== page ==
Shared Decision-Making About Dialysis Initiation Needs to Improve
In a real-world study, patients’ preferences did not weigh heavily in clinicians’ decisions to initiate dialysis.
Nephrologists working in Veterans Affairs often fail to heed patients' wishes to forgo dialysis and to discuss alternatives or advance planning.
Of 28,568 patients with advanced chronic kidney disease (CKD) treated at Veterans Affairs centers from 2000 to 2009, 19,165 initiated dialysis and 9403 chose not to. Investigators reviewed the medical records of a subset of 851 mostly male veterans who declined dialysis and eventually died to better understand the circumstances of their decisions.
Three prominent themes emerged, according to Susan PY Wong, MD, MS, and colleagues in JAMA Internal Medicine. First, clinicians did not readily accept patients' wishes not to start dialysis. Many repeatedly questioned patients' desires, mental health, and competency. Along with some family members, health care providers continued to encourage dialysis and prepared for patients to change their mind. Second, clinicians decided select patients were not candidates for dialysis because these patients would not tolerate or comply with treatment or had comorbidities, without sufficiently considering patients' goals. Third, physicians seemed to believe they had little more to offer patients who declined dialysis beyond hospice.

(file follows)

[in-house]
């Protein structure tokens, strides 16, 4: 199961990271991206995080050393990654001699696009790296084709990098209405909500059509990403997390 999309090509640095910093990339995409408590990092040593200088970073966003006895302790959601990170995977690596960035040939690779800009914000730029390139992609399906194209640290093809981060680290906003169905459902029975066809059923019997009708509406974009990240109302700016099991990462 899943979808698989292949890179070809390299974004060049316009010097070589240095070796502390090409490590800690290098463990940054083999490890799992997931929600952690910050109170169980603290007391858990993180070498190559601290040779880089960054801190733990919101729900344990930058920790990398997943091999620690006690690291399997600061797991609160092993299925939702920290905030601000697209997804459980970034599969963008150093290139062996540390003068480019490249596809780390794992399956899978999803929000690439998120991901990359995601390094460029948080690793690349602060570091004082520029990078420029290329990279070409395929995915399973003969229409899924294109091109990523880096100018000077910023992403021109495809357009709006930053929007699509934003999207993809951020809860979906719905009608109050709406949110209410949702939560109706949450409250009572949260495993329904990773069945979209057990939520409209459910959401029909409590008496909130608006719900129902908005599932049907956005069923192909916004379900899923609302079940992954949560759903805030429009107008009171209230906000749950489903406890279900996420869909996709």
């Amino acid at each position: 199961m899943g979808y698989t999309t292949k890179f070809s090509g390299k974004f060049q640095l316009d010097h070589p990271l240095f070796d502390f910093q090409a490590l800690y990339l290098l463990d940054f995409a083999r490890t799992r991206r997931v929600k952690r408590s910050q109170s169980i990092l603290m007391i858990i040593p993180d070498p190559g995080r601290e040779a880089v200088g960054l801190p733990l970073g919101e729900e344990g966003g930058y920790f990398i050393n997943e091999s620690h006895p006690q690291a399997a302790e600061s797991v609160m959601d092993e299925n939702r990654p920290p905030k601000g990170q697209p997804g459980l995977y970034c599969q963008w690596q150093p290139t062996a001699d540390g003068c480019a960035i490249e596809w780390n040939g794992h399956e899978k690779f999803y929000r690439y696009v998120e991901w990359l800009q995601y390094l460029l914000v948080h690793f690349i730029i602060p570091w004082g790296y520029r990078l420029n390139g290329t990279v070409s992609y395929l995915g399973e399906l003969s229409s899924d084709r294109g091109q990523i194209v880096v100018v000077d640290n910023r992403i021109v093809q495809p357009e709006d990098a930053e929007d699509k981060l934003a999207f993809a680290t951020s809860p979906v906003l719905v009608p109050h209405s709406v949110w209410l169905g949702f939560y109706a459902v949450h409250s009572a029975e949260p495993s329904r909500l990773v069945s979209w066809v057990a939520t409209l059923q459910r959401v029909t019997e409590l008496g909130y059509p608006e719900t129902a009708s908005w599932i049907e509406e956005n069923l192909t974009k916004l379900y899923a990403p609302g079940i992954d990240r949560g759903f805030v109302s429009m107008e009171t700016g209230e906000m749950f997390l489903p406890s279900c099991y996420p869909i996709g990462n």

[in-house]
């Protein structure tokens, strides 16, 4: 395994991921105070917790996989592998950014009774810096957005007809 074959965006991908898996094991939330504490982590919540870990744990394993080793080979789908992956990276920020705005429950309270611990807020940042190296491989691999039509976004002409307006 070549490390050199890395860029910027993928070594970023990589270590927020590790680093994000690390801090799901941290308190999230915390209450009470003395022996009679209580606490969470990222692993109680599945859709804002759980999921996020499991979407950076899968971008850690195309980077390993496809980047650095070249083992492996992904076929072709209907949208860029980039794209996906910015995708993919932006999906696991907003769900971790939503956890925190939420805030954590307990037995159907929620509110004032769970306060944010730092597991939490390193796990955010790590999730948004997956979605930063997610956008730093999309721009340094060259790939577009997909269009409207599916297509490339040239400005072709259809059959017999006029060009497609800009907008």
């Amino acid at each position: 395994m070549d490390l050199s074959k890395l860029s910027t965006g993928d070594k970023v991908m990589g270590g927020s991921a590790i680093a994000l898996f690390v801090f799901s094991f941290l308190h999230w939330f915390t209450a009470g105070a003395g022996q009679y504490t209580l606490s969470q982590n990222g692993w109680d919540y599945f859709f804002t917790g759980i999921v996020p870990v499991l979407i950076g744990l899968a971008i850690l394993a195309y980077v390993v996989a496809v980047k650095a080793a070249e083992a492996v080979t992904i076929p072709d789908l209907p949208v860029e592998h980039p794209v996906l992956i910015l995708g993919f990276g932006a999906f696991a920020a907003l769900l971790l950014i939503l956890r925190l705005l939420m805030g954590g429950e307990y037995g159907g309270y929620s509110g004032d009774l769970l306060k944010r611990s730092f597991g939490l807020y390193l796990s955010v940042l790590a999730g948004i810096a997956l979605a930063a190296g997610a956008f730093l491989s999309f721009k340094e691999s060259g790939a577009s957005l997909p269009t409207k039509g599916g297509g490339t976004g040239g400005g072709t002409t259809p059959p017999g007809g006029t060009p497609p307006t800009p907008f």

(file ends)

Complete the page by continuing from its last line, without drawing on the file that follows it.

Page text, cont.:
“Stronger efforts are needed to develop a more patient-centered approach to caring for patients with advanced chronic kidney disease that is capable of proactively supporting those who do not wish to start dialysis,” according to Dr Wong's team. Clinical guidelines stress early and ongoing discussion of treatment options including home dialysis, time-limited trials of dialysis, palliative dialysis, as well as conservative management, they said.
“Although shared decision making is widely supported, it has not been widely adopted,” Keren Ladin, PhD, MSc, of Tufts University and Alexander K. Smith, MD, MPH, MS, of the University of California, San Francisco, commented in an accompanying editorial. They urged reframing conservative management as active medical management involving follow-up, monitoring, diet and medication adjustments, and multidisciplinary teams. They also believe that changes in financial incentives are needed.
Wong SPY, McFarland LV, Liu CF, et al. Care practices for patients with advanced kidney disease who forgo maintenance dialysis. JAMA Intern Med. DOI:10.1001/jamainternmed.2018.6197
Ladin K and Smith AK. Active medical management for patients with advanced kidney disease. JAMA Intern Med. DOI:10.1001/jamainternmed.2018.6195